With important game vs. Pacers looming, it's clear just how much Sixers' fate rests on Joel Embiid


After the Sixers’ late collapse and bizarre loss Wednesday night in Chicago, Jimmy Butler admitted he was too pissed off to even start thinking about the Rockets.

And after the Sixers’ 107-91 loss Friday to the Rockets (see observations), Ben Simmons dismissed the notion that the Sixers’ spirits were still high.

“No, we’re pissed off we lost,” Simmons told reporters in Houston. 

But, unlike Butler, Simmons wasn’t too upset to look ahead to the Sixers’ next game, a matchup vs. the Pacers on Sunday at Wells Fargo Center. Indiana sits in the third spot in the Eastern Conference, a game ahead of the Sixers. 

“We need that win,” Simmons said. “We need a lot of these wins coming down the stretch. There’s not too many games left so we really gotta lock in.”

There are 16 regular-season games left, to be precise. The postseason is morphing from a faint dot in the distance to a real, looming reality. And still, Joel Embiid has yet to play a game after the All-Star break. He missed his eighth straight game Friday with left knee soreness.

Without Embiid, the Sixers needed exceptional performances from their stars and solid contributions from their supporting cast to have a chance to beat the Rockets. Tobias Harris and Jimmy Butler combined for 41 points on 18 for 33 shooting, but their teammates were 17 of 62 from the floor (27.4 percent).

Head coach Brett Brown hopes he’ll have his best player back Sunday, but he wasn’t willing to say anything definitive.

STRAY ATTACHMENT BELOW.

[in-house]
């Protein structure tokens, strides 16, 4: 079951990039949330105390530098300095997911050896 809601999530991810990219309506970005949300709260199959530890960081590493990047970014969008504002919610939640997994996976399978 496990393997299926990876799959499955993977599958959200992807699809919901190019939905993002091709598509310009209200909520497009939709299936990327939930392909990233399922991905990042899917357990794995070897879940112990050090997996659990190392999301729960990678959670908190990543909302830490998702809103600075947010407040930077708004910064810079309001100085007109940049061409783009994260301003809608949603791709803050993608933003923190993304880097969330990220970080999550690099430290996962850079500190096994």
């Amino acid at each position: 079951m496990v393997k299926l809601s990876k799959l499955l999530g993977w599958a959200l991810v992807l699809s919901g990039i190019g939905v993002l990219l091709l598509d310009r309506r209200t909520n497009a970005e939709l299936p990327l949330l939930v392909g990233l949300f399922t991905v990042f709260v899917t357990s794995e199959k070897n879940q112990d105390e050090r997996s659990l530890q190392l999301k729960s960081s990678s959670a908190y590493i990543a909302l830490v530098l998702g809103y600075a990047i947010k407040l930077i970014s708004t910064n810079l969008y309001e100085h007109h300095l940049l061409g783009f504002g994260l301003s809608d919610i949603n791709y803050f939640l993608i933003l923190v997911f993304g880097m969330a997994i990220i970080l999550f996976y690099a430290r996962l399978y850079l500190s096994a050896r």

“I don’t know,” he said. “I just know it can’t come soon enough. But I truly don’t know for sure. I hope so, but I can’t say for sure.”

If Embiid isn’t playing, any Sixers game has a de facto asterisk. You can add another asterisk for  Friday’s terrible shooting performance — the Sixers made 3 of 26 long range shots, their worst three-point shooting effort of the season. JJ Redick shot a season-worst 1 for 11 from the field. Though Houston made things challenging, the Sixers missed plenty of shots they’d typically hit. 

Still, even taking those valid excuses into consideration, the Sixers’ energy simply wasn’t high enough for Simmons’ liking. 

“We gotta get our energy up,” he said. “It starts with energy, honestly. If we have no energy, defensive and offensive, it’s not going to be there.”

Harris, who scored a team-high 22 points, is still optimistic about what the Sixers can do if they can get all the pieces to click. 

There’s a great deal of potential with our team, and I believe this is a great group to win. Once we have everybody on board with going out there and just playing for the main goal of just winning, and having fun doing that, we’ve shown so many spurts of how good we can be. We need to be locked into that all the rest of these games. We gotta get healthy, also. This is a team with a great amount of potential and a great amount of talent. 

Harris didn’t say it, but Embiid’s health trumps intangible factors like “being locked in.” You’d also think having fun and bringing consistent energy will be easier for the Sixers when their All-Star center is back on the floor.

“I look forward to welcoming Joel back into this mix, letting him play with his new teammates,” Brown said. “I hope that that happens soon. We’ve got a really big game on Sunday — we all get that."

It’s certainly possible Embiid doesn’t play Sunday and the Sixers still beat the Victor Oladipo-less Pacers, but that doesn’t feel like a probable scenario. And in the big picture, the odds of the Sixers doing any damage in the playoffs without Embiid are infinitesimal. He doesn’t solely control their destiny, but much of the team’s hopes rest on him — and his health.

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